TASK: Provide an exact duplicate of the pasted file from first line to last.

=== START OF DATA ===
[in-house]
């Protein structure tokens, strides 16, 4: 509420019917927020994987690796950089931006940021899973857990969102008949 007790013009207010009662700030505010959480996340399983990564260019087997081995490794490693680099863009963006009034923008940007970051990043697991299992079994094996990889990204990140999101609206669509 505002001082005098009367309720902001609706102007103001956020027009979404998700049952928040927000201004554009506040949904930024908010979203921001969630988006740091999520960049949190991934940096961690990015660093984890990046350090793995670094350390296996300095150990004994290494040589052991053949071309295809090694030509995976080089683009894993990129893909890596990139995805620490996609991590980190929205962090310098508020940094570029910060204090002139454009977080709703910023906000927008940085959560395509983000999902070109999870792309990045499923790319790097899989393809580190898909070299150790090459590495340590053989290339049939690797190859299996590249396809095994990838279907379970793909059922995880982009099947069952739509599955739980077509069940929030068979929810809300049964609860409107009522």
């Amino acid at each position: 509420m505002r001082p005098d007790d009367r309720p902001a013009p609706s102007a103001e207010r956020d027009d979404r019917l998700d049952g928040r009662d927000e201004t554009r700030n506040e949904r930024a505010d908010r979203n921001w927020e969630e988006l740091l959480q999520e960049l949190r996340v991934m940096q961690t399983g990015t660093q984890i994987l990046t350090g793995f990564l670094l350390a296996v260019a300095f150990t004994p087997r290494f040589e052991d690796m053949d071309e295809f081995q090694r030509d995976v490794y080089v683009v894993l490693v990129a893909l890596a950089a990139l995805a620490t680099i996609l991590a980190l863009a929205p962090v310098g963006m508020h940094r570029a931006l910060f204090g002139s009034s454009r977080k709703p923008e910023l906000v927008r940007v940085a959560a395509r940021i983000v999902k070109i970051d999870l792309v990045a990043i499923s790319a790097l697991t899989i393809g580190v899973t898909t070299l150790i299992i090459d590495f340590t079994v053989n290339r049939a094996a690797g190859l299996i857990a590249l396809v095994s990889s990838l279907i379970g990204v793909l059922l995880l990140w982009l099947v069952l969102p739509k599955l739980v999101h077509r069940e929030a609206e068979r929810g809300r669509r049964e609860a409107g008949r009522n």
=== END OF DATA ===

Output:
[in-house]
């Protein structure tokens, strides 16, 4: 509420019917927020994987690796950089931006940021899973857990969102008949 007790013009207010009662700030505010959480996340399983990564260019087997081995490794490693680099863009963006009034923008940007970051990043697991299992079994094996990889990204990140999101609206669509 505002001082005098009367309720902001609706102007103001956020027009979404998700049952928040927000201004554009506040949904930024908010979203921001969630988006740091999520960049949190991934940096961690990015660093984890990046350090793995670094350390296996300095150990004994290494040589052991053949071309295809090694030509995976080089683009894993990129893909890596990139995805620490996609991590980190929205962090310098508020940094570029910060204090002139454009977080709703910023906000927008940085959560395509983000999902070109999870792309990045499923790319790097899989393809580190898909070299150790090459590495340590053989290339049939690797190859299996590249396809095994990838279907379970793909059922995880982009099947069952739509599955739980077509069940929030068979929810809300049964609860409107009522």
């Amino acid at each position: 509420m505002r001082p005098d007790d009367r309720p902001a013009p609706s102007a103001e207010r956020d027009d979404r019917l998700d049952g928040r009662d927000e201004t554009r700030n506040e949904r930024a505010d908010r979203n921001w927020e969630e988006l740091l959480q999520e960049l949190r996340v991934m940096q961690t399983g990015t660093q984890i994987l990046t350090g793995f990564l670094l350390a296996v260019a300095f150990t004994p087997r290494f040589e052991d690796m053949d071309e295809f081995q090694r030509d995976v490794y080089v683009v894993l490693v990129a893909l890596a950089a990139l995805a620490t680099i996609l991590a980190l863009a929205p962090v310098g963006m508020h940094r570029a931006l910060f204090g002139s009034s454009r977080k709703p923008e910023l906000v927008r940007v940085a959560a395509r940021i983000v999902k070109i970051d999870l792309v990045a990043i499923s790319a790097l697991t899989i393809g580190v899973t898909t070299l150790i299992i090459d590495f340590t079994v053989n290339r049939a094996a690797g190859l299996i857990a590249l396809v095994s990889s990838l279907i379970g990204v793909l059922l995880l990140w982009l099947v069952l969102p739509k599955l739980v999101h077509r069940e929030a609206e068979r929810g809300r669509r049964e609860a409107g008949r009522n």